Goodwin University Saves Students Nearly $500K in Textbook Costs with Open Educational Resources

EAST HARTFORD, Conn. – Putting a promise into practice, Goodwin University made higher education more affordable for its students in 2022 by saving them almost $500,000 using Open Educational Resources (OER). The school started using OER in 2017 with the goal of cutting one of the largest additional education costs for students – textbooks and other learning materials. Open Educational Resources are a large, diverse collection of free-to-use learning, teaching, and research materials. Because the resources are in the public domain, they can be freely adapted, changed, and repurposed for the needs of various classes.

Goodwin University recognizes that achieving educational equity requires a continuous effort to make learning more accessible. In the spirit of bridging social and financial barriers to higher ed, the school invested in OER to allow faculty members the opportunity to shape curriculum around these free resources instead of around expensive textbooks, maintaining a high level of academic rigor while reducing costs for classroom materials. Goodwin assessed the service’s ability to save students money during the 2022 calendar year. 12 existing Goodwin courses that offer OER were included in the assessment, including courses in Human Biology, Business Management, Personal Finance and Insurance, Public Speaking, Interpersonal Communication, Composition, Literature, American History, Foundations in Nursing, Public Health, and Sociology.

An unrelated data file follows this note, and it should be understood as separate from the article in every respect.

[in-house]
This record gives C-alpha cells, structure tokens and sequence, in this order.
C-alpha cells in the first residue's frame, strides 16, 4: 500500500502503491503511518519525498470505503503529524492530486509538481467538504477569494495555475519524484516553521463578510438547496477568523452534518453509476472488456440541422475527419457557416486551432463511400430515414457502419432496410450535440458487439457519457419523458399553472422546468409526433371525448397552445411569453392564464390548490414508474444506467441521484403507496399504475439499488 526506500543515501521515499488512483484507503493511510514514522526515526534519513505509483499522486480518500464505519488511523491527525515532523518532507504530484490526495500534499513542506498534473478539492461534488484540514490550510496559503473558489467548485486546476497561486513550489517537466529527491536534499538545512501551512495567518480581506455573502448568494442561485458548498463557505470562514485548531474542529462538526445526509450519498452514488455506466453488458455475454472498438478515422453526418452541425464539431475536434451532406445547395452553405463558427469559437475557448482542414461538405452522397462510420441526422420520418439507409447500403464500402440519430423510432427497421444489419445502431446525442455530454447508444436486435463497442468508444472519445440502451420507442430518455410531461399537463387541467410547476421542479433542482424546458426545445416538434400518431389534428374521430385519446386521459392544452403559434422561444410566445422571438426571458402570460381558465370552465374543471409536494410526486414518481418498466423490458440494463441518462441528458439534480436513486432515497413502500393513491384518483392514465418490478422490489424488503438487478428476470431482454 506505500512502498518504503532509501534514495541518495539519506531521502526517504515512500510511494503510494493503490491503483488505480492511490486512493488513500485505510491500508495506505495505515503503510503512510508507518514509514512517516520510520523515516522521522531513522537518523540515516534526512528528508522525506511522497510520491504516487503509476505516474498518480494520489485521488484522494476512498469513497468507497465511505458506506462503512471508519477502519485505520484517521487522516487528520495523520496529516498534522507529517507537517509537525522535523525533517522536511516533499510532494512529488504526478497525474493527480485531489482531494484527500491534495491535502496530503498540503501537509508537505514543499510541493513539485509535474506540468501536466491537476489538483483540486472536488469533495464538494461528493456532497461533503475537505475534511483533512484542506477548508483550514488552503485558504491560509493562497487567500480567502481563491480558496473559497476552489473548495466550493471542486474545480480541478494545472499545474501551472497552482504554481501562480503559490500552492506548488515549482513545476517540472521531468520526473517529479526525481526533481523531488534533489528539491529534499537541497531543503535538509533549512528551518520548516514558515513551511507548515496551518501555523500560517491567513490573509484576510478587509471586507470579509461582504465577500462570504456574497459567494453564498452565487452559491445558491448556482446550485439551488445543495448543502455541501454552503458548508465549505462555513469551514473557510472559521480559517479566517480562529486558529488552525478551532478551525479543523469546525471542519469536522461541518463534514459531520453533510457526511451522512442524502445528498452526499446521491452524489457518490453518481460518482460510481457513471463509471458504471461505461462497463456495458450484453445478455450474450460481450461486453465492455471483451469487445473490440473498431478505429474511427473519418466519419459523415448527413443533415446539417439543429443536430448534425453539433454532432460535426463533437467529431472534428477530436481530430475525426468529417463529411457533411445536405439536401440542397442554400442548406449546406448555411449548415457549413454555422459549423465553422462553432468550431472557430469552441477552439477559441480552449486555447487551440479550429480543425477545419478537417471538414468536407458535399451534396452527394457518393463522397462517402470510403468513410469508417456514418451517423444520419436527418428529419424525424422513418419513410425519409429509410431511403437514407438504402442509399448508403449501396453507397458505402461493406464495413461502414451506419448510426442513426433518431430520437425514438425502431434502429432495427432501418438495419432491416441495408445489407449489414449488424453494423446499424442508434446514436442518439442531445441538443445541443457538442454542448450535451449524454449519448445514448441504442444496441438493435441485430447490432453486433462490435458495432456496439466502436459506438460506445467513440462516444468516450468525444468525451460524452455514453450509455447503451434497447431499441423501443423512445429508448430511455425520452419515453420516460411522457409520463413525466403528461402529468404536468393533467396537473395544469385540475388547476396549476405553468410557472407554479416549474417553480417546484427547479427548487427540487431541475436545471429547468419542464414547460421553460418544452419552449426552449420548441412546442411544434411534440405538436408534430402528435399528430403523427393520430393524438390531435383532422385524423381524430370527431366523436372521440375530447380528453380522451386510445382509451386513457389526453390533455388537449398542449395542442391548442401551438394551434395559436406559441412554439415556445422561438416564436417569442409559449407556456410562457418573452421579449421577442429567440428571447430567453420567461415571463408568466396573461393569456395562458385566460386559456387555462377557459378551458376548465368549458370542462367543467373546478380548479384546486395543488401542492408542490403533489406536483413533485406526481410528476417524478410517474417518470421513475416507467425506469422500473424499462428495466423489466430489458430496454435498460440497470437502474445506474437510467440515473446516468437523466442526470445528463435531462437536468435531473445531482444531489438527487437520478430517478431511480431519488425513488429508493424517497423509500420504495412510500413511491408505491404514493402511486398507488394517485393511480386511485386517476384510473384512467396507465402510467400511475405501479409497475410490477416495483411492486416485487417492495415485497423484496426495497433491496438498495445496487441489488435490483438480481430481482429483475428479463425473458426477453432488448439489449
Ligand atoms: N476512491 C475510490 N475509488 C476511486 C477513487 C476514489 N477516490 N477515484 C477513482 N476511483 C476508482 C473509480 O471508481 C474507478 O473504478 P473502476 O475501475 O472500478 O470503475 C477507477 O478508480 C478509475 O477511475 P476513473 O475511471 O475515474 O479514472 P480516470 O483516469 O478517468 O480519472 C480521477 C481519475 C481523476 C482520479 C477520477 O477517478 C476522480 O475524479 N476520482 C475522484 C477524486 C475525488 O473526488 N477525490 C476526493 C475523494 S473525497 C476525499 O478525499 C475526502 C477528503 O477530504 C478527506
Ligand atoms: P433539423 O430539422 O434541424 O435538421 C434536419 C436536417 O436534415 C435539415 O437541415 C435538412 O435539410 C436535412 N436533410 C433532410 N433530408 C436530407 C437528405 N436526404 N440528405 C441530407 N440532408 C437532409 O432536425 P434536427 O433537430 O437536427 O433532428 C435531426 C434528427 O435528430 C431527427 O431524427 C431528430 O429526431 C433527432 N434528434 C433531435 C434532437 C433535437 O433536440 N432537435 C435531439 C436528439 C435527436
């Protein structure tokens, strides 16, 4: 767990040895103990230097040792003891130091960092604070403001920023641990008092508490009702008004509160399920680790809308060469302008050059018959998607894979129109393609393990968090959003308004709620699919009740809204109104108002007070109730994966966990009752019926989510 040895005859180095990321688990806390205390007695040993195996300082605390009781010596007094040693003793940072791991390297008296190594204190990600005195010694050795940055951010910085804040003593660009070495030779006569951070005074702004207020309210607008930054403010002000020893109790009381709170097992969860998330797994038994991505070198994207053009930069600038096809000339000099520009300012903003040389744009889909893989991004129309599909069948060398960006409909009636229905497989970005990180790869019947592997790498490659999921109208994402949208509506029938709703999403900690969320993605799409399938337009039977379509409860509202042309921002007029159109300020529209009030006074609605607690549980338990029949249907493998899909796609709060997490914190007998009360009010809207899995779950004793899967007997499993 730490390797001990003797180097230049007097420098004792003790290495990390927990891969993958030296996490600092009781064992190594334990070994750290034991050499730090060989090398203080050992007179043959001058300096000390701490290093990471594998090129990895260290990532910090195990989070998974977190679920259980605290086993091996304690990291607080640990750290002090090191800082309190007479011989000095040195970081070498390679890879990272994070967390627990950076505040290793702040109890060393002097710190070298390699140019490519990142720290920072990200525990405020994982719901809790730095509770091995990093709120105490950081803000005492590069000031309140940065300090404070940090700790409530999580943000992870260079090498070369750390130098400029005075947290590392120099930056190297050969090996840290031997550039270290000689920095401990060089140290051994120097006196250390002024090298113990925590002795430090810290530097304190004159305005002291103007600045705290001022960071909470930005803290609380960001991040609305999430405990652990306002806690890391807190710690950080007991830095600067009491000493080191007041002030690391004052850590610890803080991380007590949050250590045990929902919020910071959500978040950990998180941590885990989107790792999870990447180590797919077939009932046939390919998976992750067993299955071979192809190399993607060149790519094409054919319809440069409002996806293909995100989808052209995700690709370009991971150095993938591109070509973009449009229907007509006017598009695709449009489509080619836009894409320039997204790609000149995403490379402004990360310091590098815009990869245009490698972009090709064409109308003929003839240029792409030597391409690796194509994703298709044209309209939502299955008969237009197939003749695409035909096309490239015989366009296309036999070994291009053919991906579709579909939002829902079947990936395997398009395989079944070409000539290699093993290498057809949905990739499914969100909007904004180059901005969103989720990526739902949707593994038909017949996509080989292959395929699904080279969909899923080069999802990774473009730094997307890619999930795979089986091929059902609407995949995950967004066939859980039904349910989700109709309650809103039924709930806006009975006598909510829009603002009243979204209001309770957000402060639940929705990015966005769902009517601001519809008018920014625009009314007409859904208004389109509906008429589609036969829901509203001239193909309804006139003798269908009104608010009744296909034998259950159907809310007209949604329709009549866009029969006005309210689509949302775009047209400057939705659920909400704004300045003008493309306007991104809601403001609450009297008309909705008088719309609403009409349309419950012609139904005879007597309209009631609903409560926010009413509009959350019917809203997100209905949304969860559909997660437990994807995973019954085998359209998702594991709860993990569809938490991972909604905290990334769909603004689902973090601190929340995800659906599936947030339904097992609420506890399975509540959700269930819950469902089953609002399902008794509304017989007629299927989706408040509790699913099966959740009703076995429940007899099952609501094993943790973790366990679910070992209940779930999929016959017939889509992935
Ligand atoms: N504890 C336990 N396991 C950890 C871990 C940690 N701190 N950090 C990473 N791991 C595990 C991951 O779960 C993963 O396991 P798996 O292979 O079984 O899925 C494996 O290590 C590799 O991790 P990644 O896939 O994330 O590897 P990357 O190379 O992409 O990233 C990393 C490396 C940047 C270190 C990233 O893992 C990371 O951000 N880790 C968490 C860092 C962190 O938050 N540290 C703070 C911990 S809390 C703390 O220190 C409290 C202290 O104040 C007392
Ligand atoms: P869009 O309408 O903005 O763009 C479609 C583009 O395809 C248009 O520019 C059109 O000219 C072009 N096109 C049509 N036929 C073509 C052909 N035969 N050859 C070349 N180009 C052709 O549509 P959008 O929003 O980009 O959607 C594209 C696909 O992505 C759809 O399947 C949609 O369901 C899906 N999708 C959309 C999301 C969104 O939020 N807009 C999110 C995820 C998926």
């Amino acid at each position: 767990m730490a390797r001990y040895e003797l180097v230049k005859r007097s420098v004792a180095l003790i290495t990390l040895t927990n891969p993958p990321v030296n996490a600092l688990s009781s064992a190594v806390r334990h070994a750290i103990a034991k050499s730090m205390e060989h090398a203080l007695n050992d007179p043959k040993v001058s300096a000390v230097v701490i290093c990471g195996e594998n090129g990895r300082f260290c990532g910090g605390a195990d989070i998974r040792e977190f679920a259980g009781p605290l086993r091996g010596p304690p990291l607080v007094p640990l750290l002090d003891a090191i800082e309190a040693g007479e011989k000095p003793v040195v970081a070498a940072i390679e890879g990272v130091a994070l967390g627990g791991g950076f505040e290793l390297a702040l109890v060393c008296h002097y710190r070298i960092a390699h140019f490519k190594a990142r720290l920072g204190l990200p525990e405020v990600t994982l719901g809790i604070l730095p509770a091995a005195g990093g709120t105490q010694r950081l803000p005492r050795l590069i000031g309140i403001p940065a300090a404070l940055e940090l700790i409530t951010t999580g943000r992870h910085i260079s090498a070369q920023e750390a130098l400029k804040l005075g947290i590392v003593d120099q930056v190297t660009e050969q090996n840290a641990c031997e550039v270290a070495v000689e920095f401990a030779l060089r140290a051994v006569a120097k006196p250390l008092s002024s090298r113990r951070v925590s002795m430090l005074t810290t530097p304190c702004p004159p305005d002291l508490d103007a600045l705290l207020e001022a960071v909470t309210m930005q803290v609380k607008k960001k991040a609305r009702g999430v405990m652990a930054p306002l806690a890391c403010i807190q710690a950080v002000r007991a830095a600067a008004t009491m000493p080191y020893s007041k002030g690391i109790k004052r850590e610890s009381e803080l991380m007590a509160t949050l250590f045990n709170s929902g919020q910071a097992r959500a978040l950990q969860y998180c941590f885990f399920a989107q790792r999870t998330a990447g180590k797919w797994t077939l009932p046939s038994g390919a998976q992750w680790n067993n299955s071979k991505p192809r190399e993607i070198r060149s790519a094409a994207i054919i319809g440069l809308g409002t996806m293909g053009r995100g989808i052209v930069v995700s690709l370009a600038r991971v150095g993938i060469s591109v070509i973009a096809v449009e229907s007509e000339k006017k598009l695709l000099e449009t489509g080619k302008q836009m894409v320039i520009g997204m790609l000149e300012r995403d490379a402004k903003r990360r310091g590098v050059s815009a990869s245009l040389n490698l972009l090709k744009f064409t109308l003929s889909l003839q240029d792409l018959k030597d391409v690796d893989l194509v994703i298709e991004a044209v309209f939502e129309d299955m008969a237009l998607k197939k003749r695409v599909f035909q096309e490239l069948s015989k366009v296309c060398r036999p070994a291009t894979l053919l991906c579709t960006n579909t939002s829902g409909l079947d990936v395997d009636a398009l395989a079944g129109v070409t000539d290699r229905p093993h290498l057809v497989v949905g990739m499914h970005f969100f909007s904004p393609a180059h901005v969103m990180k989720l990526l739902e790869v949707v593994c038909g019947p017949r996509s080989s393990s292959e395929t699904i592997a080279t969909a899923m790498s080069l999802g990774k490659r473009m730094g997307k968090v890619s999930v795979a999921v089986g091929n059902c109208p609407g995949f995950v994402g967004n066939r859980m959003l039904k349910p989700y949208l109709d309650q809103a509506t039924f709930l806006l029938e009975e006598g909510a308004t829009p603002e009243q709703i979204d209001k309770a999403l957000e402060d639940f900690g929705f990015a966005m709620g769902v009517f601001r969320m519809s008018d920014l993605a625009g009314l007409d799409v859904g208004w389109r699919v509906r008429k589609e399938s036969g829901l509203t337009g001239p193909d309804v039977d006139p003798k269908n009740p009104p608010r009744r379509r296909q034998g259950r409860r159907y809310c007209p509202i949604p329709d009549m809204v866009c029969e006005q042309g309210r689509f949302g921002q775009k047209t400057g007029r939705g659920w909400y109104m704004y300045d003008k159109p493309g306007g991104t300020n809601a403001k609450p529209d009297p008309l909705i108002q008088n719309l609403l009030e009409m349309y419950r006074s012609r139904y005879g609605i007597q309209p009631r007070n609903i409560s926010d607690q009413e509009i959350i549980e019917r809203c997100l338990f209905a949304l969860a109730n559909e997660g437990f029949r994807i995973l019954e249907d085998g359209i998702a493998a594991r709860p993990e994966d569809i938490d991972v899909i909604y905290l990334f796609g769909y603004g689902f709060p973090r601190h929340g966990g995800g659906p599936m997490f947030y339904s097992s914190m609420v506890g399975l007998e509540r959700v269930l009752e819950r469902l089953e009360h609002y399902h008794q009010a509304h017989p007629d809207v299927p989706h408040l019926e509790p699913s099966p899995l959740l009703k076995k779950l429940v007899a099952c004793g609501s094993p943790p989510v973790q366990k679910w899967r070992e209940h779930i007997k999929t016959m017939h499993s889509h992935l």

Across these 12 courses, the use of OER saved students a cumulative $476,331.49 on textbooks. This reduced the costs of required materials by an average of 35 percent, which amounts to hundreds of dollars per student. For many, the savings opportunities OER presents are significant, providing much-needed relief in paying bills and affording groceries. For those who use student loan money to afford textbooks, this means that their funds could be repurposed to meet other academic needs.

Michael Pardales, Provost and Vice President for Academic Affairs, said of the initiative, “Goodwin University’s implementation of OER is just another example of the school’s commitment to making higher education accessible for all students.” He continued, “In the face of inequities revealed by the fallout from COVID-19 and the global pandemic, Goodwin is proud to continue to serve as a leader in educational equity.”

According to its 2022-2023 institutional profile, Goodwin University primarily serves under-served populations, with 85 percent of students receiving some form of financial aid, 62 percent first-generation college students, and 56 percent students of color. In addition to Open Educational Resources for a number of courses, the school offers an extensive network of support services, including financial aid opportunities through scholarships and grants, academic services like tutoring and math lab, health services such as mental health counseling, and the Ann B. Clark Co-op, an on-campus service that provides food items, clothing and other goods to students and families struggling to afford basic necessities.